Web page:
As America's space shuttle Columbia took off over the North Atlantic recently, technicians on the other side of the equator were preparing a Brazilian Probe 3 rocket for a routine launch over the South Atlantic.

Fired from Brazil's coastal space center at Natal, Brazil's Probe 3 missiles have attained a height of 375 miles and have reached a speed of Mach 3, or 2,235 mph.

The rocket launchings are part of a $1 billion "Complete Brazilian Space Mission" -- a program that calls for a team of 1,000 Brazilian scientists and technicians to design, build and launch four low-level orbiting satellites by 1993.

Almost 500 years after its discovery, half of Brazil's Amazon has yet to be mapped in detail, and the Brazilians now hope to learn about what is on the ground through space.

"Brazil is a continent, and we have inaccessible regions that can only be reached through satellite," says Brig. Gen. Hugo de Oliveira Piva, director of the Brazilian Air Force's Institute of Space Activities. Under Piva's direction, scientists are designing a 3 1/2-ton Probe 4 rocket, which is to rise 600 miles when launched in 1983.

Located on this city's Avenue of the Astronauts, Piva's rocket-building institute is coupled with an adjoining civilian Space Research Institute, where scientists are developing the first Brazilian-made satellites. Together, both centers could be considered the equivalent of the National Aeronautics and Space Administration. Not by chance, they are found in Sao Jose dos Campos, South America's largest center of high technology research.

From the northeastern space center at Natal, the Brazilians have launched 260 rockets in the last 10 years. But, squeezed for room and seeking a better launching pad for equatorial orbits, the Brazilian Air Force has expropriated 325 square miles for a base at Alcantara.

The new site is two degrees from the equator and 20 times larger than the Natal center. Rockets fired from Alcantara will be tracked on an eastward path from Natal, and from a new monitoring station to be installed on Fernando de Noronha, a Brazilian island in the South Atlantic.

Compared with other Third World giants, Brazil lags behind in the space race. Both India and China built and launched satellites during the 1970s. But the Brazilians say the rapid Chinese and Indian advances are military-inspired. By contrast, Brazil maintains good relations with its 10 South American neighbors and has not fought a border war in more than 100 years.

"Probe 4 could carry an atom bomb," Piva conjectured. "But it would miss. It's a very long way to accurate military use."

Instead, officials like to point to the civilian benefits promised by the four satellites -- two for data collection and two for infrared remote sensing.

Slated for launching in 1988, the first Brazilian-made satellite is to help with forecasting droughts, floods and freezes.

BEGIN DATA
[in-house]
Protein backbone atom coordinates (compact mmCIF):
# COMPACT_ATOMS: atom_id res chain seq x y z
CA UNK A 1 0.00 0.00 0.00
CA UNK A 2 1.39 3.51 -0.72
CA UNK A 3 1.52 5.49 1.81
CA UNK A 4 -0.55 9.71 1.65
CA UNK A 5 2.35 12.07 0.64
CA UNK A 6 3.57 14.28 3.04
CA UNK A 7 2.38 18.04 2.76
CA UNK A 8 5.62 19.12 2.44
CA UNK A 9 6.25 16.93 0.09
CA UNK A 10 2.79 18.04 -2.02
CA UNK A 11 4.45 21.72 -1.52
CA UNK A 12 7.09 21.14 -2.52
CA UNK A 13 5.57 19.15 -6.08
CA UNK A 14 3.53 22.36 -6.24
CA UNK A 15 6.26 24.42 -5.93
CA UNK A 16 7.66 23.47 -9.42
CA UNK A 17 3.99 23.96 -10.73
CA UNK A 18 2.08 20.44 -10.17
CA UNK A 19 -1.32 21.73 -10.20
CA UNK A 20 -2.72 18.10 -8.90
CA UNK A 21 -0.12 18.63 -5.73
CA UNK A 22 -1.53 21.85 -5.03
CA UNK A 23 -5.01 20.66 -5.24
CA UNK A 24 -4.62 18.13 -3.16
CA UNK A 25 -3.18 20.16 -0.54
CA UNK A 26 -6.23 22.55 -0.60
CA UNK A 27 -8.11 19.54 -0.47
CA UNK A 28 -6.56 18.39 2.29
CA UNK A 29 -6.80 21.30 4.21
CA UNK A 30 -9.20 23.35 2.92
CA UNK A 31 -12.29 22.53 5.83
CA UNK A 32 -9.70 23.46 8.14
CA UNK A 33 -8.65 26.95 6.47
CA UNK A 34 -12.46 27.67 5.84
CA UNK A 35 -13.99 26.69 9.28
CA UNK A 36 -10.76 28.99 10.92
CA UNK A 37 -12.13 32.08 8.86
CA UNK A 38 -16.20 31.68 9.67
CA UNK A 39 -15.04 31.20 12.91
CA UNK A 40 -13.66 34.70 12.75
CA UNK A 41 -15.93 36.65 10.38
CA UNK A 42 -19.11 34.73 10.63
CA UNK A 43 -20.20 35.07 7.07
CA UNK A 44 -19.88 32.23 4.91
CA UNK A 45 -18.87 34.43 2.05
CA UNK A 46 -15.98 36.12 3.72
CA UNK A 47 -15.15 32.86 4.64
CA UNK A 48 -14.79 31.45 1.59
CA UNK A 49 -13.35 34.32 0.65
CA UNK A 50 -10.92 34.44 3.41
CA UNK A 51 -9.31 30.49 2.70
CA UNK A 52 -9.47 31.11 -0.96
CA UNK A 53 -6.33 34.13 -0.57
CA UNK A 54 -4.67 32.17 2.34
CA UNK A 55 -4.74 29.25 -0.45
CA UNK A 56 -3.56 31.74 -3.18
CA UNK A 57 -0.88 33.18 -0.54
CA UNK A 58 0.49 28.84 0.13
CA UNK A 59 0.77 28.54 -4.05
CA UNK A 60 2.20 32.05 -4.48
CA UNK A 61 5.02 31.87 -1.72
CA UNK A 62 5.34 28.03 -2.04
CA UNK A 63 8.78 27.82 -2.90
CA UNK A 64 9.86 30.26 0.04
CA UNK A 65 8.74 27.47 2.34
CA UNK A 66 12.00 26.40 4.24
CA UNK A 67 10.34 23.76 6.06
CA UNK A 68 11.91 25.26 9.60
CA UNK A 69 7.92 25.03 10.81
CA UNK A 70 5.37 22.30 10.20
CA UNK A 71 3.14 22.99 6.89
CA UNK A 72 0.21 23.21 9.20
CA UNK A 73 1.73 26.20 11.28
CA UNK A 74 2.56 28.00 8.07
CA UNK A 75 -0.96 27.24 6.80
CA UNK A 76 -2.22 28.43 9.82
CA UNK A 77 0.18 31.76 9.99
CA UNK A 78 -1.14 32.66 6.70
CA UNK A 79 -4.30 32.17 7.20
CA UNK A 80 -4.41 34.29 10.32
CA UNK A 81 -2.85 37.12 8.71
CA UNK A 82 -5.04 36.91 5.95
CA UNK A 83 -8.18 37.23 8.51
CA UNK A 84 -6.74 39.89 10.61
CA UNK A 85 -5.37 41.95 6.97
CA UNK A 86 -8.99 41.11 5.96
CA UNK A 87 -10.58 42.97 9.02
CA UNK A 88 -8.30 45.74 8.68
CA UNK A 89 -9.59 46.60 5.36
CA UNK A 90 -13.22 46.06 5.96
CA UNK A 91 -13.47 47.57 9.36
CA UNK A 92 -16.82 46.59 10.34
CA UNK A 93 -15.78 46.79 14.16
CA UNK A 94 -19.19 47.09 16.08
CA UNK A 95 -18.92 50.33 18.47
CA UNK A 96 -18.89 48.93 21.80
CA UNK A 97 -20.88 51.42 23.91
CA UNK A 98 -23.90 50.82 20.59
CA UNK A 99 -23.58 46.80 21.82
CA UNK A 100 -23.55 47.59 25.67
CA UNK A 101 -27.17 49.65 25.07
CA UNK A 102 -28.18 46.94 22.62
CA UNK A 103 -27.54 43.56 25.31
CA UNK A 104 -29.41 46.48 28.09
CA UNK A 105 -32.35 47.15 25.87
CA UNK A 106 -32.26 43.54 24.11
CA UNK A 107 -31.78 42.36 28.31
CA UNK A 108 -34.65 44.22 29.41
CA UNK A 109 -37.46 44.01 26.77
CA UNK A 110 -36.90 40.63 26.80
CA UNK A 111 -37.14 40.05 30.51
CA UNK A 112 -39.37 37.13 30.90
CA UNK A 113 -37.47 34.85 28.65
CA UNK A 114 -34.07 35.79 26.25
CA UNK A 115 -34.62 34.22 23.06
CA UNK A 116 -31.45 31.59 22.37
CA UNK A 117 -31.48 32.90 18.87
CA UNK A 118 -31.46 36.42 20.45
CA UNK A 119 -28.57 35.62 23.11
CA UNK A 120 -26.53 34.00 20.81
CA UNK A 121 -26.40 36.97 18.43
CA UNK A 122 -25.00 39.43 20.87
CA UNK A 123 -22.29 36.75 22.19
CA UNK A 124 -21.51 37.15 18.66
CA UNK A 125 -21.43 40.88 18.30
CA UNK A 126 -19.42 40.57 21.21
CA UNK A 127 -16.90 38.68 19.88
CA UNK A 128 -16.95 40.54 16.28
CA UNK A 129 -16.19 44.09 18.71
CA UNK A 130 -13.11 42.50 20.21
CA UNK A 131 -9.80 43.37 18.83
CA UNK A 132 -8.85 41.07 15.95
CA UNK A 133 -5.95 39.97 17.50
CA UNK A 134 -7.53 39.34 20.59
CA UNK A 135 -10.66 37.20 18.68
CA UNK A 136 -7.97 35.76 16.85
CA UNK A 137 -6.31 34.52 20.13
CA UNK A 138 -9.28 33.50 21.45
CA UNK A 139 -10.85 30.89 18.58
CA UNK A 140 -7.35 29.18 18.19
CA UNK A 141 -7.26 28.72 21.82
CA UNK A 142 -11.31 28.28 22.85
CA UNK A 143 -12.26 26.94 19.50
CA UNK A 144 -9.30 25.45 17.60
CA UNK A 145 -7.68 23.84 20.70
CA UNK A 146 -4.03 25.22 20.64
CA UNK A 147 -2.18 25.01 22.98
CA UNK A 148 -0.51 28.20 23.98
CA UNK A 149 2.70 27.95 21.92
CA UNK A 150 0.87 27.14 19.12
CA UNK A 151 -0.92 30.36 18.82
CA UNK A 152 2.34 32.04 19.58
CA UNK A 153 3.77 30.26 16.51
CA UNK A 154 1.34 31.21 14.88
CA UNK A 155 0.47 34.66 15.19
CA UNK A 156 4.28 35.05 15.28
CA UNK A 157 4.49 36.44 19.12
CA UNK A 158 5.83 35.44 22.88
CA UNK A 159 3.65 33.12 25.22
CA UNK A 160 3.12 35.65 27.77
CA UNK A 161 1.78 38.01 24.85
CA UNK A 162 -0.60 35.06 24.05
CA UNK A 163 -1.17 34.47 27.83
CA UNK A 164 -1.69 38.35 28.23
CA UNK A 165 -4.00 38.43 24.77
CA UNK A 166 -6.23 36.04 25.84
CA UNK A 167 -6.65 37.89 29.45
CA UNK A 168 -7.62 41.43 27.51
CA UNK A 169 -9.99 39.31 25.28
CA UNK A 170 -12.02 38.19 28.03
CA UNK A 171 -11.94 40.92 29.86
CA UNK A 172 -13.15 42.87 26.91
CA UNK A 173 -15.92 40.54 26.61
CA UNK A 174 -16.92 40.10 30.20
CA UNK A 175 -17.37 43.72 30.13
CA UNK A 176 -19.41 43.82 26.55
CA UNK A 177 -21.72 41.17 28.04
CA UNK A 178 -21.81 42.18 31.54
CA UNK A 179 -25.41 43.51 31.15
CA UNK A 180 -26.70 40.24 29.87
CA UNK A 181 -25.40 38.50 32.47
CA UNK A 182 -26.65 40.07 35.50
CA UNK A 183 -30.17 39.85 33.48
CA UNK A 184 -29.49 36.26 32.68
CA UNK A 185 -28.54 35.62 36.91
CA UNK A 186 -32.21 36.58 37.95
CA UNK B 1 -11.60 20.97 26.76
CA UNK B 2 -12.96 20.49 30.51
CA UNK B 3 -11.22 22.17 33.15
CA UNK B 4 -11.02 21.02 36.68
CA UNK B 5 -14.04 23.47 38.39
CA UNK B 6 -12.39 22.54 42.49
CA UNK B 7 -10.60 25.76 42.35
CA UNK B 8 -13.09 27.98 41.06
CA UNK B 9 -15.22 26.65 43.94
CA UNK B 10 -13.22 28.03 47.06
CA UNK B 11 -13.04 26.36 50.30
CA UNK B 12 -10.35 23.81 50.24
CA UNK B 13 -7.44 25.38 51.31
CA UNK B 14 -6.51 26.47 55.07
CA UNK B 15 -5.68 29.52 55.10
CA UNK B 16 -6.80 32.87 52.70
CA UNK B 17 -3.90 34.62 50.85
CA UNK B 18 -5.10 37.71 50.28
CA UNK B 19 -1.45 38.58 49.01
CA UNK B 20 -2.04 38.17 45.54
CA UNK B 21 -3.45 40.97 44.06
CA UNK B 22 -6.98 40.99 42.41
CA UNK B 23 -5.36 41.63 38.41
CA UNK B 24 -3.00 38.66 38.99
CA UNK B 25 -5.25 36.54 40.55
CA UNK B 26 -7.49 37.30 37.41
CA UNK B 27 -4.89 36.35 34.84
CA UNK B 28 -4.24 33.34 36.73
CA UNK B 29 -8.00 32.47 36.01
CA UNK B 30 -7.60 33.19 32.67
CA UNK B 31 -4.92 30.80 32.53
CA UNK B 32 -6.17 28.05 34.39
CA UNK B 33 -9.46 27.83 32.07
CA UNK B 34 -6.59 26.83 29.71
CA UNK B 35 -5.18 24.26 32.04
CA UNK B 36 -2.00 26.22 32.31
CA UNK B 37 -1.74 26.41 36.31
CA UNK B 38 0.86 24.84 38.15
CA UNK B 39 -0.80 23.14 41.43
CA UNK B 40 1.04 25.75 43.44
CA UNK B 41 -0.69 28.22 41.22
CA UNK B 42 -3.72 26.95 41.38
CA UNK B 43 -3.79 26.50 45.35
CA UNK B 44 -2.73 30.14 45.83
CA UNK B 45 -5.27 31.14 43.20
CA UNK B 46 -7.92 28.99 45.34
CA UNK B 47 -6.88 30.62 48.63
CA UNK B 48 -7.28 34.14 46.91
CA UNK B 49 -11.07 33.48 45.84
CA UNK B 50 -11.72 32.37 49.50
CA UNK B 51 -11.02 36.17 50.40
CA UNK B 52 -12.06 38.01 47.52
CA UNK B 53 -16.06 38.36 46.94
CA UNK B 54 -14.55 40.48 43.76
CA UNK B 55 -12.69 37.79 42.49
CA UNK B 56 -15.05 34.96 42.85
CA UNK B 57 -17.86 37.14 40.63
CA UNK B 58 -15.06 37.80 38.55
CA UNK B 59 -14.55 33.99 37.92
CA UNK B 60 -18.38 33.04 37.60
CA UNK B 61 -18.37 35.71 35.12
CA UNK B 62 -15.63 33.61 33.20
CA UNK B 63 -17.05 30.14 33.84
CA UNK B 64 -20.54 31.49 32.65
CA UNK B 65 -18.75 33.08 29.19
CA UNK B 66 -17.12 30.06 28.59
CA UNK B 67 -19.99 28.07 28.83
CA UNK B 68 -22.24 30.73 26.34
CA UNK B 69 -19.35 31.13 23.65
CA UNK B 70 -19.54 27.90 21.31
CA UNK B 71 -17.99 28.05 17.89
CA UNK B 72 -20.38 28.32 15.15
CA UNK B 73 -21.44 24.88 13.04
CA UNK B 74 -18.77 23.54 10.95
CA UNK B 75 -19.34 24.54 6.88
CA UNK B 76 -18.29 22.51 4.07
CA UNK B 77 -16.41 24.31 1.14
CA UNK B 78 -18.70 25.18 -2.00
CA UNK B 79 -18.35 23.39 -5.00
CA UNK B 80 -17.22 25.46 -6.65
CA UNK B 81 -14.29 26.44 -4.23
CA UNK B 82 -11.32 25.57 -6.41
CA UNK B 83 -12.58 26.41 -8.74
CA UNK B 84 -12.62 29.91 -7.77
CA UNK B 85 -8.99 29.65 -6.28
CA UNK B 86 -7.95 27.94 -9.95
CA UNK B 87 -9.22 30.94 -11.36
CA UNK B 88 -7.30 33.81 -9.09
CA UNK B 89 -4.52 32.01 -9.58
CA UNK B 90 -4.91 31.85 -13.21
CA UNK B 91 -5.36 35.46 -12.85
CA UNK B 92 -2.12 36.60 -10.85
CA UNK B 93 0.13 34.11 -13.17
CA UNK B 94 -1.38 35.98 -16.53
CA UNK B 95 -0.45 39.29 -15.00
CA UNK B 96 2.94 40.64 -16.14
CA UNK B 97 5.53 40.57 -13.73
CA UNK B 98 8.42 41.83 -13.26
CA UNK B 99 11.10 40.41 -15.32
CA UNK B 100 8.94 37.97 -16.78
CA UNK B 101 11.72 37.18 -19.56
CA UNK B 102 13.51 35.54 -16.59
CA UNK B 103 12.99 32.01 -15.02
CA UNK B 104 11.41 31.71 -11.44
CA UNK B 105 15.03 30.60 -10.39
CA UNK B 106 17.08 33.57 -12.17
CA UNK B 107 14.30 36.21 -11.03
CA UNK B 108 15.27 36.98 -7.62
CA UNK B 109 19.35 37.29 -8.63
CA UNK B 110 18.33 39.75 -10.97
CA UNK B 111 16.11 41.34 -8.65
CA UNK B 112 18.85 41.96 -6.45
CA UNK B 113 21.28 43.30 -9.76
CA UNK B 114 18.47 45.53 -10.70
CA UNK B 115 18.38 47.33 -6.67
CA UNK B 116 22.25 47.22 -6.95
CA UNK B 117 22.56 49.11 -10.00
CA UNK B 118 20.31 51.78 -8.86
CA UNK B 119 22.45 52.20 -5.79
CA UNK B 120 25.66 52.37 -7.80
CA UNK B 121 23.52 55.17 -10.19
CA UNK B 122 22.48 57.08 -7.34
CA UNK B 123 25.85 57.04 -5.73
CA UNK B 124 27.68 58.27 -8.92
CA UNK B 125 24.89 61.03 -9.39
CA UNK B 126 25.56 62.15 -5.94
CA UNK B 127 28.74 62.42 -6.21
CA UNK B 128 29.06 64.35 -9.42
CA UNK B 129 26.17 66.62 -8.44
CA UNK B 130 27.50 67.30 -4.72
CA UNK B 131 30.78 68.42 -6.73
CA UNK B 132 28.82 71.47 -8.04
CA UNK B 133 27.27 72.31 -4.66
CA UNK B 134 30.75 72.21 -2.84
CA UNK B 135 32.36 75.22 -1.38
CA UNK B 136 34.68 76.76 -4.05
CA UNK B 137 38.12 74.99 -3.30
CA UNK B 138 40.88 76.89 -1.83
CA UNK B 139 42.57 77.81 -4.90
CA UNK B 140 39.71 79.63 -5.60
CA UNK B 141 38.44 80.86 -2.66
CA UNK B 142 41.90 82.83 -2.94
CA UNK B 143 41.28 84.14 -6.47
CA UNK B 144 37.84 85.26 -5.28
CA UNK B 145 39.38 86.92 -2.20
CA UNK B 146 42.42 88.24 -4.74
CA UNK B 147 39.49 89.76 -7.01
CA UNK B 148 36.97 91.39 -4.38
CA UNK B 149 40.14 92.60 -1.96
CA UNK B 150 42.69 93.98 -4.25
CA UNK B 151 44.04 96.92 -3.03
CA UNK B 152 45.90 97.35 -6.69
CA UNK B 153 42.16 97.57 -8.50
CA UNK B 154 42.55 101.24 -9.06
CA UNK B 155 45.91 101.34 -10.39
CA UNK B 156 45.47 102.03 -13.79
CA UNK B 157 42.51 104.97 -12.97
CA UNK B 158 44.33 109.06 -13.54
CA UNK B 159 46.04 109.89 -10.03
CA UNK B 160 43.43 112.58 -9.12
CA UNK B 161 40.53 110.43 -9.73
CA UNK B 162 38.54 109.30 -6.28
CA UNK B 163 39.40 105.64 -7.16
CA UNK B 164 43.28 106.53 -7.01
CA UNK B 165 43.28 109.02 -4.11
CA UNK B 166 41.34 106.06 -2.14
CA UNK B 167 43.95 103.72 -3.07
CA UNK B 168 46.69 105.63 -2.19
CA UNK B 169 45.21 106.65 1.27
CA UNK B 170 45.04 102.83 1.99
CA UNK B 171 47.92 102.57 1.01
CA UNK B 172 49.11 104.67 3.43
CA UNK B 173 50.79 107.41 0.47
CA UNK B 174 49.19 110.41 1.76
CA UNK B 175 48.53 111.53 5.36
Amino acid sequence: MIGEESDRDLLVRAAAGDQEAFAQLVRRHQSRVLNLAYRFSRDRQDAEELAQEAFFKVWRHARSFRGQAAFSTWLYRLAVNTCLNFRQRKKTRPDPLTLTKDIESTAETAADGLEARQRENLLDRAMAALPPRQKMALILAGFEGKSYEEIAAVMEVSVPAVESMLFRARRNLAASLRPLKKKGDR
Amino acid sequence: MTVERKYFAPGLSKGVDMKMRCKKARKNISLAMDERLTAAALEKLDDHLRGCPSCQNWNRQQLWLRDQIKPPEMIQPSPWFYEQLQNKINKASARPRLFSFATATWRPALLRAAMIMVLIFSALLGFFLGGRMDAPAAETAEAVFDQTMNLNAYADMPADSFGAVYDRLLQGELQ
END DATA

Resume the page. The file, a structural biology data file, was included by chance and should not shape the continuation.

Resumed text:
After the United States, Brazil is the second-largest user of NASA's Landsat photographs. But the Brazilians want to replace this foreign-controlled service with their own remote sensing satellites. Transmitted photographs will aid in measuring deforestation of the Amazon, identifying potential oil reserves, forecasting crops and map making.

Nicknamed "Brasilsat," Brazil's first communications satellite is to come from overseas. This month, officials opened bids from American, Canadian and French companies for a satellite estimated at $100 million cost, scheduled for launching in 1985.

Brazil is 25 years away from building such sophisticated hardware, but a nonnegotiable specification in the Brazilian bidding is complete technology transfer.

"We don't want to buy a black box -- we want to know how it works," said Aydano B. Carleial, in charge of developing Brazil's low-level satellites.

Critics of Brazil's space program say Brazil would save millions of dollars by buying existing foreign technology or continuing to use Landsat. The program, they say, is a waste of money for a country where two-thirds of the population does not get an adequate diet.

"We cannot be a big country without having space technology," Piva said, citing practical, money-making technological advances.

Because of space research, a Brazilian company now makes high-strength steels that are exported to the United States for use in Boeing 747 landing gear.

The most lucrative spinoff of the space research, however, is Avibras, Brazil's manufacturer of military rockets. According to the "International Defense Review," Brazil has the fifth-largest arms industry in the Western world, and, this year, Avibras expects to make and sell 20,000 rockets and bombs, without paying a dollar of royalties.

This private company markets Brazil's Probe I rocket as an air-to-land missile called the SBAT127.

This year, Avibras expects to export $20 million worth of products, and the bestselling export is the SBAT70 air-to-land rocket, which fits Soviet Migs, U.S. F5s, and British Hawker Hunters. A satisfied customer is Iraq, which ordered fresh supplies after war broke out with Iran.